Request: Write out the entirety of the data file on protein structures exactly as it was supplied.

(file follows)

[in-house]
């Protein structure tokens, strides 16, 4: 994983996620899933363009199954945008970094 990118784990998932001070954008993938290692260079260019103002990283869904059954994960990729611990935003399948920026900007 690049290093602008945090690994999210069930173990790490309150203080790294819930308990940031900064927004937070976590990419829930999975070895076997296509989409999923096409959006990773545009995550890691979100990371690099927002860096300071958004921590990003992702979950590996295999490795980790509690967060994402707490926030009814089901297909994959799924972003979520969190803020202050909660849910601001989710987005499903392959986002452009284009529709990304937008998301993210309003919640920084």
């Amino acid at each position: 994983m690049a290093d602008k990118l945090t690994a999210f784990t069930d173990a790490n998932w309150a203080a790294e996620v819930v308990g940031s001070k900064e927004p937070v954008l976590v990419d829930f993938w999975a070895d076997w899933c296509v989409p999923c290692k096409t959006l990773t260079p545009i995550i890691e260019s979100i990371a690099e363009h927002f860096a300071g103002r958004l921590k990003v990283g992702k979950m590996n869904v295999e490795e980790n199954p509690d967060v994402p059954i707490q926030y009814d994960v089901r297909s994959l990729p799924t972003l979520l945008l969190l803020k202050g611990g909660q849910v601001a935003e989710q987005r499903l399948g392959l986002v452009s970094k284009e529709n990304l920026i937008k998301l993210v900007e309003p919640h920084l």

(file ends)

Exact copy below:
[in-house]
């Protein structure tokens, strides 16, 4: 994983996620899933363009199954945008970094 990118784990998932001070954008993938290692260079260019103002990283869904059954994960990729611990935003399948920026900007 690049290093602008945090690994999210069930173990790490309150203080790294819930308990940031900064927004937070976590990419829930999975070895076997296509989409999923096409959006990773545009995550890691979100990371690099927002860096300071958004921590990003992702979950590996295999490795980790509690967060994402707490926030009814089901297909994959799924972003979520969190803020202050909660849910601001989710987005499903392959986002452009284009529709990304937008998301993210309003919640920084």
């Amino acid at each position: 994983m690049a290093d602008k990118l945090t690994a999210f784990t069930d173990a790490n998932w309150a203080a790294e996620v819930v308990g940031s001070k900064e927004p937070v954008l976590v990419d829930f993938w999975a070895d076997w899933c296509v989409p999923c290692k096409t959006l990773t260079p545009i995550i890691e260019s979100i990371a690099e363009h927002f860096a300071g103002r958004l921590k990003v990283g992702k979950m590996n869904v295999e490795e980790n199954p509690d967060v994402p059954i707490q926030y009814d994960v089901r297909s994959l990729p799924t972003l979520l945008l969190l803020k202050g611990g909660q849910v601001a935003e989710q987005r499903l399948g392959l986002v452009s970094k284009e529709n990304l920026i937008k998301l993210v900007e309003p919640h920084l």